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 Fortified Milk May Reduce Acne  

By Nathan Gray

Milk enriched with the whey protein lactoferrin may reduce the effects of acne, according to researchers.
The study published in the journal Nutrition suggests increased daily intake of lactoferrin through an enriched milk source can reduce visible symptoms of the skin condition acne vulgaris by up to 20 percent after 12 weeks.

“Lactoferrin-enriched fermented milk may be a potential alternative therapy, or may serve as an adjunct to conventional therapies for the treatment of acne vulgaris.

“In the present study we demonstrated for the first time that daily ingestion of lactoferrin-enriched fermented milk has a therapeutic effect on acne vulgaris,” wrote the researchers, led by Dr Yunhi Cho from the Department of Medical Nutrition at Kyung Hee University, Korea.

Common Condition
Acne vulgaris is a common skin condition affecting nearly 80 percent of adolescents and young adults.
Many acne lesions may be no more than a minor annoyance to most people, but in people with more harsh inflammatory acne lesions “embarrassment, social withdrawal, and physical and psychological scarring can be life-changing”, noted the authors.

The earliest non-inflammatory lesions in acne vulgaris are formed as a result of follicular plugging from increased sebum production.

As lesions increase in size, they can become filled with bacteria that secrete pro-inflammatory by-products.

Previous studies with omega-3 polyunsaturated fatty acid (PUFA) and Lactobacillus GG have been reported to have beneficial effects on skin health, noted the authors.

Lactoferrin has been shown to have good activity against inflammation in vitro, with systemic effects suggested for various inflammatory diseases, by stopping the production of pro-inflammatory molecules.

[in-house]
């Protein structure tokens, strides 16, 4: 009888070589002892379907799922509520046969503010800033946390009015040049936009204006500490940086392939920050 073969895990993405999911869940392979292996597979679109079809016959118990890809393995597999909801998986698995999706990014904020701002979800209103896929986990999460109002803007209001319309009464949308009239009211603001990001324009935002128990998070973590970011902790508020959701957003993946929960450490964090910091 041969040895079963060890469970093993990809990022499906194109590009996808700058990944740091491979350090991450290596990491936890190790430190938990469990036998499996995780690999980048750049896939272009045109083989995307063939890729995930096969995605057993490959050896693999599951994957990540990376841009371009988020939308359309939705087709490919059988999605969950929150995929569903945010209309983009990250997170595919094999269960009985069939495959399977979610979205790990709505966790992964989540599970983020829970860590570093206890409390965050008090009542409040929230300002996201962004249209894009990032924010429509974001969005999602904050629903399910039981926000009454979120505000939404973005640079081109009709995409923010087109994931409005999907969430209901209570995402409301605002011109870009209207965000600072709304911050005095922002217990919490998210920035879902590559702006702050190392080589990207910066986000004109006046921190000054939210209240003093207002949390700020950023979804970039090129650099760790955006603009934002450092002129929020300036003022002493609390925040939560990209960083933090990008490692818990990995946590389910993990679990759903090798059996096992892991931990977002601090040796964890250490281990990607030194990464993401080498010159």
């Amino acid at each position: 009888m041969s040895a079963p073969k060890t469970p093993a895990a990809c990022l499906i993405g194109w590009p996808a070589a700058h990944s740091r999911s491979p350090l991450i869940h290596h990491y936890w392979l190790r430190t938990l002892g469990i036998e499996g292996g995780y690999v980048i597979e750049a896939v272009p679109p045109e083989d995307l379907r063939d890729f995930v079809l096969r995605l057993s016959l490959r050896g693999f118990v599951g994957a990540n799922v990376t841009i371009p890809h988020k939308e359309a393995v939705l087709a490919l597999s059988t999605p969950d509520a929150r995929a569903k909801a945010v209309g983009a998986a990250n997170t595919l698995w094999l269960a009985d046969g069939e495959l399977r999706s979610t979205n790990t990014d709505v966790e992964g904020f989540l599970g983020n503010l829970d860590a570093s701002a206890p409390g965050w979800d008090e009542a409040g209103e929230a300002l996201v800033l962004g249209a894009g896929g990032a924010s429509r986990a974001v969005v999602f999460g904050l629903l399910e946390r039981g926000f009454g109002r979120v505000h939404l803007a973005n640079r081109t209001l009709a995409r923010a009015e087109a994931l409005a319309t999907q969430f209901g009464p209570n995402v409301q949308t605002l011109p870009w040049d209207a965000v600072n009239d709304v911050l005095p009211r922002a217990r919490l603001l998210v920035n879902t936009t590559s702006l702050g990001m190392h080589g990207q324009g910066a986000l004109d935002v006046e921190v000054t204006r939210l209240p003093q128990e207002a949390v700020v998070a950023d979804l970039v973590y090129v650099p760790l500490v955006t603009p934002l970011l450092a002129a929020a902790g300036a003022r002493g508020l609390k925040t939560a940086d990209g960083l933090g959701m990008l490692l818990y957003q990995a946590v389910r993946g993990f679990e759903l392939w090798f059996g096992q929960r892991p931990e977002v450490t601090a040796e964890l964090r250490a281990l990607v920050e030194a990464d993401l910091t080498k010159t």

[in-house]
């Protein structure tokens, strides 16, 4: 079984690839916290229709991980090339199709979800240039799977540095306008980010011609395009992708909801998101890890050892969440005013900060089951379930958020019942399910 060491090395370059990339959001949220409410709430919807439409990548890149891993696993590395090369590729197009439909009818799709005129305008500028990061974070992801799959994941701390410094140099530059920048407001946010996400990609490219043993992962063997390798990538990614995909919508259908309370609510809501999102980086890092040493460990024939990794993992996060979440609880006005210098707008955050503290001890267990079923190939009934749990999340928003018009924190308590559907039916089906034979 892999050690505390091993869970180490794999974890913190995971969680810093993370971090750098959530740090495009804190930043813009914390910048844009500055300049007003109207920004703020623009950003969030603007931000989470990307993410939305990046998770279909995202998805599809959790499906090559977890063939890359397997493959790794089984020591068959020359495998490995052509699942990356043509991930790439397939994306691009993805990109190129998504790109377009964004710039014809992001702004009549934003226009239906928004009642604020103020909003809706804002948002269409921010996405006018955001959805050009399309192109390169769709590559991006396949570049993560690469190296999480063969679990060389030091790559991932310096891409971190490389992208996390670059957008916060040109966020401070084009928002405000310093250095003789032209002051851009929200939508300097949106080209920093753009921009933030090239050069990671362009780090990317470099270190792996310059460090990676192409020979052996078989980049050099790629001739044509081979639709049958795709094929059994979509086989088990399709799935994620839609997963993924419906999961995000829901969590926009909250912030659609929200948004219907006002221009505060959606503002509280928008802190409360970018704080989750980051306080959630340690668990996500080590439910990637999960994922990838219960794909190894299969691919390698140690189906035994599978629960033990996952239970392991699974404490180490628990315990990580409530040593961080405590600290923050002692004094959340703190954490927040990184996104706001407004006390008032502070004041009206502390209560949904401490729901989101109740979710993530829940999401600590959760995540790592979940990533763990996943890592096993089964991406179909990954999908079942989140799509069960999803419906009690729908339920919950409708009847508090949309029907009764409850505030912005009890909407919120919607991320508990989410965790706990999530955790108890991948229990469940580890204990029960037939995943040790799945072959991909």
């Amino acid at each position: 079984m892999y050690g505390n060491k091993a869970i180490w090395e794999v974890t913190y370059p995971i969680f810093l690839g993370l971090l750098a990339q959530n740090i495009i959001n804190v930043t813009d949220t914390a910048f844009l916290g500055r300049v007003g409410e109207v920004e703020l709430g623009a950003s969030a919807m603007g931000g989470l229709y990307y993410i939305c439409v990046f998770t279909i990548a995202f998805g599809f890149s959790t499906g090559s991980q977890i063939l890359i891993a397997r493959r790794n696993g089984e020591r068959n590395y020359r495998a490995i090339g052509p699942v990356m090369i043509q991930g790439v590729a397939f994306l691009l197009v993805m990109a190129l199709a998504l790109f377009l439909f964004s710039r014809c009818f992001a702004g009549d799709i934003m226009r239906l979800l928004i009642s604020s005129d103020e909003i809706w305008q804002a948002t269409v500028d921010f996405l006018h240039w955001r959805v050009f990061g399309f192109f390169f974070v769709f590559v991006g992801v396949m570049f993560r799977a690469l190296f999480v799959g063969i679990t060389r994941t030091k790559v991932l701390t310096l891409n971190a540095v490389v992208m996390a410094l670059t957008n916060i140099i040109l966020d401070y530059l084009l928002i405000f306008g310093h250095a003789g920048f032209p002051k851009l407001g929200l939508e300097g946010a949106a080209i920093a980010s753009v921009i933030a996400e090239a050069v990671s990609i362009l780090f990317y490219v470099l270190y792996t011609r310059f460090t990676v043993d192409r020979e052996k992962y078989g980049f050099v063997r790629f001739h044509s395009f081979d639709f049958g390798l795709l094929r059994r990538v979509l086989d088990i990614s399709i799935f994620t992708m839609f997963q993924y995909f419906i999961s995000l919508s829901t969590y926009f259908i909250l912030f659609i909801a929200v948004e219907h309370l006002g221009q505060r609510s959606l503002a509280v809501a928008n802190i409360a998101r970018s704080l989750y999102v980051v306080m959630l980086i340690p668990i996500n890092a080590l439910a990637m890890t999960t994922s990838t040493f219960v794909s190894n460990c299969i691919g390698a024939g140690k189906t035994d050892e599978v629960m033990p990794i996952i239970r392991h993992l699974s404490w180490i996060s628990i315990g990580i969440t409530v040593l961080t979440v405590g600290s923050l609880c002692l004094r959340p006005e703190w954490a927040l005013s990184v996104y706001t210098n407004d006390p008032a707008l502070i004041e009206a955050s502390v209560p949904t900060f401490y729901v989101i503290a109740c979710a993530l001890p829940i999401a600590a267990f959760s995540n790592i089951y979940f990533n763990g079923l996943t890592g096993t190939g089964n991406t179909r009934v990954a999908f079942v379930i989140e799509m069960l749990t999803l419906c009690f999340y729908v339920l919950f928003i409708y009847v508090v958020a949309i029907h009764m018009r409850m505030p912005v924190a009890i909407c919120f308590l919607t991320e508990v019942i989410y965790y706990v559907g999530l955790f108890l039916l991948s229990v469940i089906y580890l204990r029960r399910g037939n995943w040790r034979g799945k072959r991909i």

The new study investigated the effects of daily dietary intake of lactoferrin-enriched fermented milk on patients with acne vulgaris.

Significant Reduction
The lactoferrin-enriched fermented milk significantly reduced acne grade, inflammatory lesion count (ILC), and total lesion count (TLC) after 12 weeks of use, according to researchers.

In contrast, they reported no change in acne grade and ILC in people who consumed non-enriched, fermented milk after 12 weeks.

The results showed significant decreases, with ILC reducing by an average of 38.6 percent, TLC by 23.1 percent, and acne grade by 20.3 percent when compared to the non lactoferrin placebo group.

The authors stated that the improvement of acne in the lactoferrin group was complemented by a significant decrease in sebum content.

In addition, the amount of total skin surface lipids was seen to decrease - with levels of triacylglycerols and free fatty acids decreasing for the lactoferrin group.

This decrease was reported to be significantly correlated with decreases in serum content, acne lesion counts, and acne grade.

Selective Decrease
“This clinical study demonstrated a novel observation that daily ingestion of lactoferrin-enriched fermented milk decreases acne vulgaris with a selective decrease in triacylglycerols in skin surface lipids,” concluded the researchers.

They added that the greater efficacy of lactoferrin may be associated with the greater ability of lactoferrin to decrease triacylglycerols and sebum content, “thereby decreasing follicular plugging and inflammation with P. acnes bacteria.”

Source: Nutrition
Published online ahead of print, doi: 10.1016/j.nut.2010.05.011
“Dietary effect of lactoferrin-enriched fermented milk on skin surface lipid and clinical improvement of acne vulgaris”
Authors: J. Kim, Y. Ko, Y.K. Park, N.I. Kim, W.K. Ha, Y. Cho

Source: Nutra Ingredients

Posted on Wednesday, September 29, 2010 (Archive on Wednesday, October 06, 2010)
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